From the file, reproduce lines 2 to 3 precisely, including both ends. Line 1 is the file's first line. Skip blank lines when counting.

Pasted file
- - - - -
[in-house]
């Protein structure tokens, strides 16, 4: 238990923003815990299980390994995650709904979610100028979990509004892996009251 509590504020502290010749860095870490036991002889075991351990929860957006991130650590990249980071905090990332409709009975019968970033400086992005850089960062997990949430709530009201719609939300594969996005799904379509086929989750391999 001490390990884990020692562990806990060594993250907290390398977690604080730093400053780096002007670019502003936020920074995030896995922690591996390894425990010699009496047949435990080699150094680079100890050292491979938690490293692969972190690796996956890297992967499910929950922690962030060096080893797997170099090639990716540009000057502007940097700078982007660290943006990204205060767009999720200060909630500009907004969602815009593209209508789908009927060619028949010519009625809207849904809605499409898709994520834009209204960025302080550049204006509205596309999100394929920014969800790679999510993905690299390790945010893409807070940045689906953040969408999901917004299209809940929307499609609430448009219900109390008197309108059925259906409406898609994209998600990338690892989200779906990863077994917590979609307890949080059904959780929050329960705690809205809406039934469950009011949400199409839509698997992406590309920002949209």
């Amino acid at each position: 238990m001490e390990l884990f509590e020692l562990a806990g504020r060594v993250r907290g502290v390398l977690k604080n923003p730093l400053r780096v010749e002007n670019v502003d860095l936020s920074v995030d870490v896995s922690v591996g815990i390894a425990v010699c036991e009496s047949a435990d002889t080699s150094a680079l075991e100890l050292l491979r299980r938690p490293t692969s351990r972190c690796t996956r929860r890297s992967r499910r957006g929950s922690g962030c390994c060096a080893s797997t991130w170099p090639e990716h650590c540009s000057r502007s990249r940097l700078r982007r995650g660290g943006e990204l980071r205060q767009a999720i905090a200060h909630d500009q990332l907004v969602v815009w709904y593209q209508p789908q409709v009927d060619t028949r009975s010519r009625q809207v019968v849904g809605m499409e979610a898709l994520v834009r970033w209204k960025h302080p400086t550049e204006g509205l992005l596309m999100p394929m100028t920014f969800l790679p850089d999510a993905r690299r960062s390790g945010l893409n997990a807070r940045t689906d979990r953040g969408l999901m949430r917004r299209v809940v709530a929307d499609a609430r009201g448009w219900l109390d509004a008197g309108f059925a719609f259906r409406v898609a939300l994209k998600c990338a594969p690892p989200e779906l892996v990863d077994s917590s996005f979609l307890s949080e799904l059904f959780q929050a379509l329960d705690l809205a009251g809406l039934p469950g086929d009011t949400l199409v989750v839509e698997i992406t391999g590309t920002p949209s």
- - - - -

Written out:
């Protein structure tokens, strides 16, 4: 238990923003815990299980390994995650709904979610100028979990509004892996009251 509590504020502290010749860095870490036991002889075991351990929860957006991130650590990249980071905090990332409709009975019968970033400086992005850089960062997990949430709530009201719609939300594969996005799904379509086929989750391999 001490390990884990020692562990806990060594993250907290390398977690604080730093400053780096002007670019502003936020920074995030896995922690591996390894425990010699009496047949435990080699150094680079100890050292491979938690490293692969972190690796996956890297992967499910929950922690962030060096080893797997170099090639990716540009000057502007940097700078982007660290943006990204205060767009999720200060909630500009907004969602815009593209209508789908009927060619028949010519009625809207849904809605499409898709994520834009209204960025302080550049204006509205596309999100394929920014969800790679999510993905690299390790945010893409807070940045689906953040969408999901917004299209809940929307499609609430448009219900109390008197309108059925259906409406898609994209998600990338690892989200779906990863077994917590979609307890949080059904959780929050329960705690809205809406039934469950009011949400199409839509698997992406590309920002949209």
């Amino acid at each position: 238990m001490e390990l884990f509590e020692l562990a806990g504020r060594v993250r907290g502290v390398l977690k604080n923003p730093l400053r780096v010749e002007n670019v502003d860095l936020s920074v995030d870490v896995s922690v591996g815990i390894a425990v010699c036991e009496s047949a435990d002889t080699s150094a680079l075991e100890l050292l491979r299980r938690p490293t692969s351990r972190c690796t996956r929860r890297s992967r499910r957006g929950s922690g962030c390994c060096a080893s797997t991130w170099p090639e990716h650590c540009s000057r502007s990249r940097l700078r982007r995650g660290g943006e990204l980071r205060q767009a999720i905090a200060h909630d500009q990332l907004v969602v815009w709904y593209q209508p789908q409709v009927d060619t028949r009975s010519r009625q809207v019968v849904g809605m499409e979610a898709l994520v834009r970033w209204k960025h302080p400086t550049e204006g509205l992005l596309m999100p394929m100028t920014f969800l790679p850089d999510a993905r690299r960062s390790g945010l893409n997990a807070r940045t689906d979990r953040g969408l999901m949430r917004r299209v809940v709530a929307d499609a609430r009201g448009w219900l109390d509004a008197g309108f059925a719609f259906r409406v898609a939300l994209k998600c990338a594969p690892p989200e779906l892996v990863d077994s917590s996005f979609l307890s949080e799904l059904f959780q929050a379509l329960d705690l809205a009251g809406l039934p469950g086929d009011t949400l199409v989750v839509e698997i992406t391999g590309t920002p949209s």